The NCMA’s People’s Collection gets a new look

After years of planning and months of reinstallations, the North Carolina Museum of Art will reveal major changes to its most iconic collection.

RAL-NCMAWestBuilding-OCT2022

The NCMA’s West Building houses the People’s Collection.

Photo courtesy of the NCMA

A major section of the North Carolina Museum of Art has been completely transformed, and the grand reveal is nearly upon us. The museum’s West Building will reopen to the public on Sat., Oct. 8, debuting the reimagined People’s Collection.

What’s the People’s Collection? It’s ours (the people of NC’s, that is). In 1947, the state legislature gave $1 million to the NCMA to purchase a collection of art for North Carolinians. The money was used to buy 139 European and American paintings and sculptures, which eventually grew to be an art collection of 4,200+ objects spanning more than 5,000 years.

Pieces from the collection have been displayed at the NCMA since the artwork acquisitions, moving from the museum’s original Morgan Street location to its current home on Blue Ridge Road in 1983. Now, 75 years after its inception, the state’s expansive, free collection has been completely reorganized for the first time since 2010 (when the West Building opened).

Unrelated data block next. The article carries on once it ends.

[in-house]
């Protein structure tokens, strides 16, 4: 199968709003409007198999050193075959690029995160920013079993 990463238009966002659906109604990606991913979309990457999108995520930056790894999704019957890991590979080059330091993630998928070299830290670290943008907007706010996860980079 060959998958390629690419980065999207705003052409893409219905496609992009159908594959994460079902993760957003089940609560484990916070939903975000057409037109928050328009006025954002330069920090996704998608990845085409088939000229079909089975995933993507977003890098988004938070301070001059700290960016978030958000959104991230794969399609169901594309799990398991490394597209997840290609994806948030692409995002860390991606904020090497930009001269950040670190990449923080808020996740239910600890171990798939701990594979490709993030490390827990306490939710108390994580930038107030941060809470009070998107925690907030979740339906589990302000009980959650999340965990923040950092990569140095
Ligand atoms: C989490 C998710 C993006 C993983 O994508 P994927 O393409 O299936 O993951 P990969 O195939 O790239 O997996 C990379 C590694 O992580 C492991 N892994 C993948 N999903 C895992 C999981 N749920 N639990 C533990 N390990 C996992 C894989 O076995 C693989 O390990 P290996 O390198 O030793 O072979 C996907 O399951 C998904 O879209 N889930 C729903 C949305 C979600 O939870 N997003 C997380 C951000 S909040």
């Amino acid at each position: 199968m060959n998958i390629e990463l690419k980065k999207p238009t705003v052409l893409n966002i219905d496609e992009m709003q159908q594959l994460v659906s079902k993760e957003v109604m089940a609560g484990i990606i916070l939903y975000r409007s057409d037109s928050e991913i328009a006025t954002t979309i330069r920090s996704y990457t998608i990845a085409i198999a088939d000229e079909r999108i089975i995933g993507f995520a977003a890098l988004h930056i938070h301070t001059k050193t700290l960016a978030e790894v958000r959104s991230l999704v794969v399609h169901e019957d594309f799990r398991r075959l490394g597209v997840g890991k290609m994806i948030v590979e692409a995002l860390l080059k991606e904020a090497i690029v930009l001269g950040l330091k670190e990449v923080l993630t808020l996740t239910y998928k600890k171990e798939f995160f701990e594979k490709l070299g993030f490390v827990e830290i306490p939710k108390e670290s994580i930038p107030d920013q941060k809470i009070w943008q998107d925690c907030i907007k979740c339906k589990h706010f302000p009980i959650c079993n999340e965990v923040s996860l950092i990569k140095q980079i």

With the help of 11 global consultants, museum curators designed the major reinstallation to be more dynamic and accessible and to connect the collection across place and time. Be on the lookout for new pieces from NC, national, and international museums, plus site-specific commissioned works. Old favorites will also be featured, but presented in new ways.

The reimagined People’s Collection has five themed galleries:

  • Made in the Americas connects ancient America and American art with each other and with other parts of the world.
  • Portraits and Power displays historic and contemporary portraits side by side to showcase the role of how people are presented through images.
  • The Africa We Ought to Know reconnects Egypt to Africa.
  • Art Conservation showcases how the study of art, science, history, and technology are used to reconstruct and restore different types of objects.
  • The Arts will present a broad spectrum of the arts through a variety of media including moving images.

Bonus: The opening weekend is full of events to celebrate the collection, such as an NC Artists Party, Family Day, and Monster Drawing Rally. View more events.

More from RAltoday